Please use this identifier to cite or link to this item:
A study on schooling and employment of married women in Korea
|uhm_phd_9107049_uh.pdf||Version for UH users||3.85 MB||Adobe PDF||View/Open|
|uhm_phd_9107049_r.pdf||Version for non-UH users. Copying/Printing is not permitted||3.89 MB||Adobe PDF||View/Open|
|Title:||A study on schooling and employment of married women in Korea|
|Authors:||Shin, Ho Hyun|
|Keywords:||Married women -- Employment -- Korea (South)|
Women -- Education -- Korea (South)
|Abstract:||The main objective of this study is to explain two counter-intuitive behavior patterns: the elevated aspiration for female higher education and the low employment rate of highly educated married women in Korea. For this purpose, a testable hypothesis is presented to explain the behavior pattern in terms of total household income, including the marital output of assortative educational mating, instead of using conventional analyses in terms of individual earnings or wage rate. In the model formulated, the overall schooling effect of a married woman on her employment decision is analyzed. The major findings of this study are: first, as the educational level of married women increases, their employment rate tends to decline, and the schooling and earnings of the husband have a consistent positive relation to the wife's educational attainments. Second, as is to be expected, the educational mating between marital spouses indicates a very high correlation (0.7282), and the husband I s earnings are strongly positive correlated, not only to his own education, but also to his wife's education. Third, when the non-employed wife group is compared with the employed group, the mean of the wife's educational attainment in the non-employed group is higher, and the mean schooling and earnings of the husband of the non-employed wife are higher than those of the husband of the employed wife. Fourth, as results of probit estimation on the employment of married women show, the schooling and earnings of the husband, and the employment of other family members are all negatively related to the work of the wife, and their coefficients are all significant. The predicted wage of the wife and the region dummy variable for large city size reveal a strong positive sign. Fifth, the regression result for the husband's earnings equation indicates that the wife's education is an especially important component in the semi-log earnings function of the husband. Sixth, the analysis of the overall schooling effect of the wife on her employment decision reflects that the negative factors of household income dominate the positive wage effect.|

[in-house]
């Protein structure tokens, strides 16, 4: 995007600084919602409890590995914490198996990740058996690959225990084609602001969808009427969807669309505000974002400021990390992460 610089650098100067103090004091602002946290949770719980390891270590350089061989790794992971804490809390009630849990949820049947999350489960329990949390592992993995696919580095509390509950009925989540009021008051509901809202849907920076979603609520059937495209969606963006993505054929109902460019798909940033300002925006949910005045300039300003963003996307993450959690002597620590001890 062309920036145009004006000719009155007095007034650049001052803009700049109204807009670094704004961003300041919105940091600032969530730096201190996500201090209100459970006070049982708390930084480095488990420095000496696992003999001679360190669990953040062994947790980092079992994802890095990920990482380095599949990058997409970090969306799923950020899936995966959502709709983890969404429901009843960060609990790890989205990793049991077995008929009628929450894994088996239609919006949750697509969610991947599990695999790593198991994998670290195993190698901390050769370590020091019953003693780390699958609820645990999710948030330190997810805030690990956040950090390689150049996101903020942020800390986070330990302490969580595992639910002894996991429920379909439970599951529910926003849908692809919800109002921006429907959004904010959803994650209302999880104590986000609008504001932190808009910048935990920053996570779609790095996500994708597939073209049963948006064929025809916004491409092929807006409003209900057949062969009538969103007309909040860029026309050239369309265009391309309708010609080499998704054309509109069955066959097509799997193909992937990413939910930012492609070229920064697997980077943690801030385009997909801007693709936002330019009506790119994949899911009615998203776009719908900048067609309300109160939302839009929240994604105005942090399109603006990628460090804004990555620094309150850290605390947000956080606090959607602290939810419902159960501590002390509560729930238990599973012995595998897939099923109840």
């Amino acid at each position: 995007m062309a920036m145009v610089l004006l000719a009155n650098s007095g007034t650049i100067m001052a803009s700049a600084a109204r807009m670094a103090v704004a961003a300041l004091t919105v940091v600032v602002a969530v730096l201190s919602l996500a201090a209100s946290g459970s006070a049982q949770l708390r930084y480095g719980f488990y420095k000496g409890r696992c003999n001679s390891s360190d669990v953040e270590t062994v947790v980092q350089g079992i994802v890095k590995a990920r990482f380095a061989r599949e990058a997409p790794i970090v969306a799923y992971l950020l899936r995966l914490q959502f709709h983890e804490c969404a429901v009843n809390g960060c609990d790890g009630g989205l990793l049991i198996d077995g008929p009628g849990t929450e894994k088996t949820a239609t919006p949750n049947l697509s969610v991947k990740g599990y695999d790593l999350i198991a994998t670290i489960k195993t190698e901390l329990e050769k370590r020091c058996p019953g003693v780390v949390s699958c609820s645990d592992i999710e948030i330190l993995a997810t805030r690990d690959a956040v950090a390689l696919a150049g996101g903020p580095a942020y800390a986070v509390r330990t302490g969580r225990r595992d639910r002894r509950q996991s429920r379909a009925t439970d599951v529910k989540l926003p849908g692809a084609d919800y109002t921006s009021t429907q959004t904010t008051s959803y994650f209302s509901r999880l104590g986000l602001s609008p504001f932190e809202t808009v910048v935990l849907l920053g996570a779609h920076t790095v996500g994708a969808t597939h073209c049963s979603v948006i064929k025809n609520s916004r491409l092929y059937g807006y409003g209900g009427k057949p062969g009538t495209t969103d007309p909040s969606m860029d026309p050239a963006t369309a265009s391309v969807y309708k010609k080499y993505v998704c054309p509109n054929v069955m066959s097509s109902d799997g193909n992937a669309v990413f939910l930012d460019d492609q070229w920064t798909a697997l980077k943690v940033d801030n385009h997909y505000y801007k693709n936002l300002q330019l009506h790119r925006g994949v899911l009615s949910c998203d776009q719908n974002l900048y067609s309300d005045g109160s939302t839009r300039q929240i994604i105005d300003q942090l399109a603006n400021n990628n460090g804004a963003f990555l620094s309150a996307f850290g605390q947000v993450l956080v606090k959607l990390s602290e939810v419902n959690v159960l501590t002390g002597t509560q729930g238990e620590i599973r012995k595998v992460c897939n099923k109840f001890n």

Thesis (Ph. D.)--University of Hawaii at Manoa, 1990.
Includes bibliographical references (leaves 117-124).
ix, 124 leaves, bound 29 cm
|Rights:||All UHM dissertations and theses are protected by copyright. They may be viewed from this source for any purpose, but reproduction or distribution in any format is prohibited without written permission from the copyright owner.|
|Appears in Collections:||Ph.D. - Economics|
Items in ScholarSpace are protected by copyright, with all rights reserved, unless otherwise indicated.